Thanks to everyone for all the replies and I hope to have a well-formed letter to my management company in the next few days! smile.gif
zamzara
QUOTE (QuackingPlums @ Wed, 9 Aug 2006 - 18:56) *
Reading the back of the tickets, there's actually a section intended for the Police which reads "If presented with this ticket by a member of the public, please do not advise them against paying the fine", which to me sounds like they're well aware that these tickets aren't legal and are pleading with the Police not to cut off their line of income?


This has come up before, and it's still a bit mystifying why they write that. What you said is about the only explanation. but I can't see why they think it helps them: it's a pretty transparent trick.

Also, did you find out if the permits are free?
QuackingPlums
The permits are indeed free, however they keep a book of which car belongs to which space, and won't issue me another one unless I hand-in the old one (or at least claim it is lost).

I don't know if they cross-reference the book when they patrol the garage - even if they don't it's still quite a bit of hassle to obtain a pass for every visitor if the end result is that we still can't get rid of illegally parked cars.
chriss
QUOTE (QuackingPlums @ Wed, 9 Aug 2006 - 18:56) *
QUOTE (dominicp @ Wed, 9 Aug 2006 - 13:55) *

for example if it is your space you presumably can let guests park there


In my opinion if I bought the space then I should be allowed to do what I like with it - fill it with alpacas if they'd stay still!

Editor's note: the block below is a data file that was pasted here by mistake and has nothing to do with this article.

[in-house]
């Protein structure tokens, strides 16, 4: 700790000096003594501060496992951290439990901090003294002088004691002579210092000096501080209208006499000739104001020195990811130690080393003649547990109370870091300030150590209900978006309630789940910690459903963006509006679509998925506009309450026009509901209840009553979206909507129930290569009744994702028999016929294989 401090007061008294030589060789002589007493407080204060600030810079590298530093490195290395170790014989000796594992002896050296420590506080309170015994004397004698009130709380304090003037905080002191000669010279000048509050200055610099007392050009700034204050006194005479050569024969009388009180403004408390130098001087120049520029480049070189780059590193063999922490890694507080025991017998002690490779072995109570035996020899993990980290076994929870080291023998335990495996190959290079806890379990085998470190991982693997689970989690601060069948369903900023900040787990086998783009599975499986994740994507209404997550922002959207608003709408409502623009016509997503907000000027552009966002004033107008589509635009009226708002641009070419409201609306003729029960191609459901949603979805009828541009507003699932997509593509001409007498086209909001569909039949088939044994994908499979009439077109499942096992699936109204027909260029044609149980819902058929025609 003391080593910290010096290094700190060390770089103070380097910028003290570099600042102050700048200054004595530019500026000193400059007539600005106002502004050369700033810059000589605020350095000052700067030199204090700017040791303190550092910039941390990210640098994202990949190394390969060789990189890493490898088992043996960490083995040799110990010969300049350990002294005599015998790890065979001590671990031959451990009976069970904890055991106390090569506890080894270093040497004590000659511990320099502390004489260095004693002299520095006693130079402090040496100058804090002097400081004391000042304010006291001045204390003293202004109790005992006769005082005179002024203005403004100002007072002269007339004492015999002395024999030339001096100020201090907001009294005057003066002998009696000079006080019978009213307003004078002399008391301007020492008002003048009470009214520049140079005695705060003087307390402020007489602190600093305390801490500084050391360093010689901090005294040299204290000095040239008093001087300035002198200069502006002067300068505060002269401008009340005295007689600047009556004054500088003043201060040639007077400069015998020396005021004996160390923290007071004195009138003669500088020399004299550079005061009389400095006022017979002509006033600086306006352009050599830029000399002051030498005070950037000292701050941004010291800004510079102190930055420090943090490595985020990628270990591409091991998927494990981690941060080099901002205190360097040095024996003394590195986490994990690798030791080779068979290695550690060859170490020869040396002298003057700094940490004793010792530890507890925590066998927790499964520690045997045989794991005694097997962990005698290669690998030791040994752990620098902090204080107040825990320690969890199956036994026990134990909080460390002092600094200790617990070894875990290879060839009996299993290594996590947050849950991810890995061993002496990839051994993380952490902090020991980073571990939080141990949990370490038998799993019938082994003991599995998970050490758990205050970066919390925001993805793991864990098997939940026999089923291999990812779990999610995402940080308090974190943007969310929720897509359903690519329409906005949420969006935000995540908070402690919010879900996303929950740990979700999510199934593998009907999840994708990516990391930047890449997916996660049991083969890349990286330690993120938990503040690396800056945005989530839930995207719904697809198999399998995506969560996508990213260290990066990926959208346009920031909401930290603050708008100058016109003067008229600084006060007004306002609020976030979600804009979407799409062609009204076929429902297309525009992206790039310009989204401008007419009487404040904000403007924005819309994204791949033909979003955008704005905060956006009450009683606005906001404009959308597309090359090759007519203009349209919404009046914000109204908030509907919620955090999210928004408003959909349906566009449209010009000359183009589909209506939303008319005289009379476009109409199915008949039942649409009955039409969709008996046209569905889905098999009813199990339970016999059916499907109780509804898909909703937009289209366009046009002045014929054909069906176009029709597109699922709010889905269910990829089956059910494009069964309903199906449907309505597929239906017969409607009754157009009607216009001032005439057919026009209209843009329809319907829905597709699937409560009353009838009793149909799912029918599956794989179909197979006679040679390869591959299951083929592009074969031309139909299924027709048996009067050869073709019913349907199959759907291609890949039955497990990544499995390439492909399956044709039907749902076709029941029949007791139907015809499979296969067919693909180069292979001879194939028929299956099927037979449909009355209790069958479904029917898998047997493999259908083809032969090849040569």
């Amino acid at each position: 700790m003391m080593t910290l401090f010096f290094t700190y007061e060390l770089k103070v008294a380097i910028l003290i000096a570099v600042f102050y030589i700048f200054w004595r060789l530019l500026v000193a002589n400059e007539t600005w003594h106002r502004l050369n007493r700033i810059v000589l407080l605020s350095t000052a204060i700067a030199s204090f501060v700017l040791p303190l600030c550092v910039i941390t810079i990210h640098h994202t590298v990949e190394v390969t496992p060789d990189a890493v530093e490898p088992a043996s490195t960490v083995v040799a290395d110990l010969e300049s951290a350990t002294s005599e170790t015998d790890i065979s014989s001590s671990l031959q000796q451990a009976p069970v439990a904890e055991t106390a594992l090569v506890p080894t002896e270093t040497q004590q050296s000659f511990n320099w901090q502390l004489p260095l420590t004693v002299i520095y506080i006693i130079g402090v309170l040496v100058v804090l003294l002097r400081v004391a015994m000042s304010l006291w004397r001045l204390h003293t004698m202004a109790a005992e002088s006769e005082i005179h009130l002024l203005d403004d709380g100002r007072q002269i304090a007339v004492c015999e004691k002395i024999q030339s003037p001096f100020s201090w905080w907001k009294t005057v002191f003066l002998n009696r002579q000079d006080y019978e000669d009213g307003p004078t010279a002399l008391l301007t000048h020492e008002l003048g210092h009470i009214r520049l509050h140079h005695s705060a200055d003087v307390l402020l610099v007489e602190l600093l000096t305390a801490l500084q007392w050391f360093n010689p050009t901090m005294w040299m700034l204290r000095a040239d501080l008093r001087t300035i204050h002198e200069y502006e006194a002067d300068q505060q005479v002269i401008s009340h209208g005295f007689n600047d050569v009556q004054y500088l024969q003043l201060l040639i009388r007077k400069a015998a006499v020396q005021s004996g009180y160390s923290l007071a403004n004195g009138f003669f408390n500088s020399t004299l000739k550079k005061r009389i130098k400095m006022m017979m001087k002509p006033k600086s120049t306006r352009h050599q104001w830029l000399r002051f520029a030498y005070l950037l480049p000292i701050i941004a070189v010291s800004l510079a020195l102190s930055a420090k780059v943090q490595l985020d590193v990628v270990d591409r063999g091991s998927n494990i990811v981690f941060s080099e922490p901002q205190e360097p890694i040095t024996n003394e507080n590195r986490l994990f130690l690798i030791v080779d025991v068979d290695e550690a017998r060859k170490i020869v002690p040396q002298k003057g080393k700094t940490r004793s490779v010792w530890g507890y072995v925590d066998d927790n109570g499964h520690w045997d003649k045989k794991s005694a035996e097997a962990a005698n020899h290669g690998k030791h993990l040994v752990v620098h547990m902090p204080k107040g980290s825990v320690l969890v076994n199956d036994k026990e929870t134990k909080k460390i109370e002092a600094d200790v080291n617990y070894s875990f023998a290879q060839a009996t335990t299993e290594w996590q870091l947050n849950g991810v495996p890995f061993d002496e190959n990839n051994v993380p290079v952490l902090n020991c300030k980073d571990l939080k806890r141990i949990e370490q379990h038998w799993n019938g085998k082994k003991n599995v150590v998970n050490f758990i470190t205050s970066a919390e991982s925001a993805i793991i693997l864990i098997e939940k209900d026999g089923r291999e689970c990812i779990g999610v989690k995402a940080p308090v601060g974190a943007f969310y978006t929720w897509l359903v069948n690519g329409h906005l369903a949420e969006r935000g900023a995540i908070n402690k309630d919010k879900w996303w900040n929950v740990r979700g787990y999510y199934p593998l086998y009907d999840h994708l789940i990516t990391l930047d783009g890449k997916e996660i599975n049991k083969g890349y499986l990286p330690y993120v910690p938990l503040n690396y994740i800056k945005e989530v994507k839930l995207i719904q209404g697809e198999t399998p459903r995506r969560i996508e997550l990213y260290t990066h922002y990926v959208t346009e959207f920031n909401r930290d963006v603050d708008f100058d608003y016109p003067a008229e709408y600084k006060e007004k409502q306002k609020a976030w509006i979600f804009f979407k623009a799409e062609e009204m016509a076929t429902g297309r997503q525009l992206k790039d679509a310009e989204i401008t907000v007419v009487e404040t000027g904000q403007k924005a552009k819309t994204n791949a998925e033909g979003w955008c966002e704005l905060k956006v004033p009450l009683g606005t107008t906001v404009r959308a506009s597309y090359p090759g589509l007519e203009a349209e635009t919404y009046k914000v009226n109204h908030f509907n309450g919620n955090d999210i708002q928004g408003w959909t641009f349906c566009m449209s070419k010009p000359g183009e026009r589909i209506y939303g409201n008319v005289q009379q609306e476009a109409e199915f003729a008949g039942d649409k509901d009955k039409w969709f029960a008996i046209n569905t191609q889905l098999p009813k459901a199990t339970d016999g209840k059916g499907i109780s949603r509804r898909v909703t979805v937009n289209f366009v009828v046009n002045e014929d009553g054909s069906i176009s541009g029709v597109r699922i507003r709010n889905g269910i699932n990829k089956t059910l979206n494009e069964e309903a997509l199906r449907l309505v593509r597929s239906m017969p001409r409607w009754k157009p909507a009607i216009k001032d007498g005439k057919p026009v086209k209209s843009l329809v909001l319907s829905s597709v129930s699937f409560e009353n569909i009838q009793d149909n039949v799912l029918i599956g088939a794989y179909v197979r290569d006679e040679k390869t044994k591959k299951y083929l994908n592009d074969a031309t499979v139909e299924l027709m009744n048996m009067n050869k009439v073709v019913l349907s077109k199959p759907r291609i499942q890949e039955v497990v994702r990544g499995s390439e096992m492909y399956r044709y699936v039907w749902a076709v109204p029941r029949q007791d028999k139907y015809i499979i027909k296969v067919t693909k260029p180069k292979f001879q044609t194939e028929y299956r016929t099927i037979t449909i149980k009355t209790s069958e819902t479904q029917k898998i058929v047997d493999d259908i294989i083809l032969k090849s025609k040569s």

Within the change of use guidelines of course.

QUOTE (QuackingPlums @ Wed, 9 Aug 2006 - 18:56) *
Certainly allow guests to park there if I so wish, though having to apply for a new permit each time one comes would be a bit of a bind (and I'm not sure if that invalidates the previous one for my own car).


I'd describe this as the thin end of the wedge. It's your parking space, so not your responsibility to fill in paperwork to use it. I sometimes change cars five times a month (no, I'm not in the motor trade, I just seem to get a lot of courtesy cars thanks to the number of uninsured and unlicensed drivers on the roads) so could never cope with this.

QUOTE (QuackingPlums @ Wed, 9 Aug 2006 - 18:56) *
They've also introduced a bizarre clause that says we can only park one car in each bay - not entirely sure what that's about, but again, if I can make two cars fit entirely within the confines of my bay (two Smart cars for instance) then I can't see why they'd have the authority to remove/clamp/ticket any of them! mad.gif


This is commonplace. It's to allow them to increase their revenue. i.e. if you have a car and a motorbike you must spend another £15,000 a year to park it!